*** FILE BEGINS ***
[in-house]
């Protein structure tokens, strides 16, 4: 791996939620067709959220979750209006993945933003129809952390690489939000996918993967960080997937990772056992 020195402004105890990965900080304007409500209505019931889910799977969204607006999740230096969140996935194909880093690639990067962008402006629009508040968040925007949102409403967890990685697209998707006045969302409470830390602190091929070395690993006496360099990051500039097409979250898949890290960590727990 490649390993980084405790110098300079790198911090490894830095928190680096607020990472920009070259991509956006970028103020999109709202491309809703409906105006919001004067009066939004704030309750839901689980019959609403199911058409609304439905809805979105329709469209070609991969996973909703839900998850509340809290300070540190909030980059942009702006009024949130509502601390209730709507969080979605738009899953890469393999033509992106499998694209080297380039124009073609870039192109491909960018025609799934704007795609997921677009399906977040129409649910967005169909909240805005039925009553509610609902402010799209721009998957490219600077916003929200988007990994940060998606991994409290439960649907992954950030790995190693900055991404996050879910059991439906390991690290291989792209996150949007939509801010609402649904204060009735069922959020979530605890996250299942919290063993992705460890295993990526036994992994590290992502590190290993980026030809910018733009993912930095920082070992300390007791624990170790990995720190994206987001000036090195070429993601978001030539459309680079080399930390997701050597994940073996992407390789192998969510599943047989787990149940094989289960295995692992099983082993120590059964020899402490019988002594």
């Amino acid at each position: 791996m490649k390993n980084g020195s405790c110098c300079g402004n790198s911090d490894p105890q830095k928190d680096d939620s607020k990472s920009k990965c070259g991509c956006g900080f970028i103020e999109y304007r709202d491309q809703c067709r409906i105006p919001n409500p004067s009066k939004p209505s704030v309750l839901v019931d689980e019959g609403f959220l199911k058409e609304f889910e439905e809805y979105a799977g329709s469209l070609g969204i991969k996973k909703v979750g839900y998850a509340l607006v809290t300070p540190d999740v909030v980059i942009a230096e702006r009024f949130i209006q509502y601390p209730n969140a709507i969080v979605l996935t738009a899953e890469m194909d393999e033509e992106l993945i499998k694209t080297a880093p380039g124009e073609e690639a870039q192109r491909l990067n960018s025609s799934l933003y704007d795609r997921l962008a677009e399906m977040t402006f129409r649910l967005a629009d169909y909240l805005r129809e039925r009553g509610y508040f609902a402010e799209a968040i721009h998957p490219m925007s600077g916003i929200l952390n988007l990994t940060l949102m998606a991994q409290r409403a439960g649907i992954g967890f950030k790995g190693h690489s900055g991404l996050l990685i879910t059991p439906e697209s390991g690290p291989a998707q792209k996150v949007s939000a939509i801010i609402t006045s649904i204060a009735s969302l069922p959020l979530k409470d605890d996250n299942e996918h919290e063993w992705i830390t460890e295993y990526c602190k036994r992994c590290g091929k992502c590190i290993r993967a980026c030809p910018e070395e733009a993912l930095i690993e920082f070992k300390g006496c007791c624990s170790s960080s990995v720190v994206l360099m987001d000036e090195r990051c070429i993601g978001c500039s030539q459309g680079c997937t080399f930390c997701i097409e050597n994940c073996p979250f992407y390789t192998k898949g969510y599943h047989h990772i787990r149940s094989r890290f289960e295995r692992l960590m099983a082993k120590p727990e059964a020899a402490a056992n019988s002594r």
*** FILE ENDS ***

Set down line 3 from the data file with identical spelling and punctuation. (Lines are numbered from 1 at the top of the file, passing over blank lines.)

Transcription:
């Amino acid at each position: 791996m490649k390993n980084g020195s405790c110098c300079g402004n790198s911090d490894p105890q830095k928190d680096d939620s607020k990472s920009k990965c070259g991509c956006g900080f970028i103020e999109y304007r709202d491309q809703c067709r409906i105006p919001n409500p004067s009066k939004p209505s704030v309750l839901v019931d689980e019959g609403f959220l199911k058409e609304f889910e439905e809805y979105a799977g329709s469209l070609g969204i991969k996973k909703v979750g839900y998850a509340l607006v809290t300070p540190d999740v909030v980059i942009a230096e702006r009024f949130i209006q509502y601390p209730n969140a709507i969080v979605l996935t738009a899953e890469m194909d393999e033509e992106l993945i499998k694209t080297a880093p380039g124009e073609e690639a870039q192109r491909l990067n960018s025609s799934l933003y704007d795609r997921l962008a677009e399906m977040t402006f129409r649910l967005a629009d169909y909240l805005r129809e039925r009553g509610y508040f609902a402010e799209a968040i721009h998957p490219m925007s600077g916003i929200l952390n988007l990994t940060l949102m998606a991994q409290r409403a439960g649907i992954g967890f950030k790995g190693h690489s900055g991404l996050l990685i879910t059991p439906e697209s390991g690290p291989a998707q792209k996150v949007s939000a939509i801010i609402t006045s649904i204060a009735s969302l069922p959020l979530k409470d605890d996250n299942e996918h919290e063993w992705i830390t460890e295993y990526c602190k036994r992994c590290g091929k992502c590190i290993r993967a980026c030809p910018e070395e733009a993912l930095i690993e920082f070992k300390g006496c007791c624990s170790s960080s990995v720190v994206l360099m987001d000036e090195r990051c070429i993601g978001c500039s030539q459309g680079c997937t080399f930390c997701i097409e050597n994940c073996p979250f992407y390789t192998k898949g969510y599943h047989h990772i787990r149940s094989r890290f289960e295995r692992l960590m099983a082993k120590p727990e059964a020899a402490a056992n019988s002594r």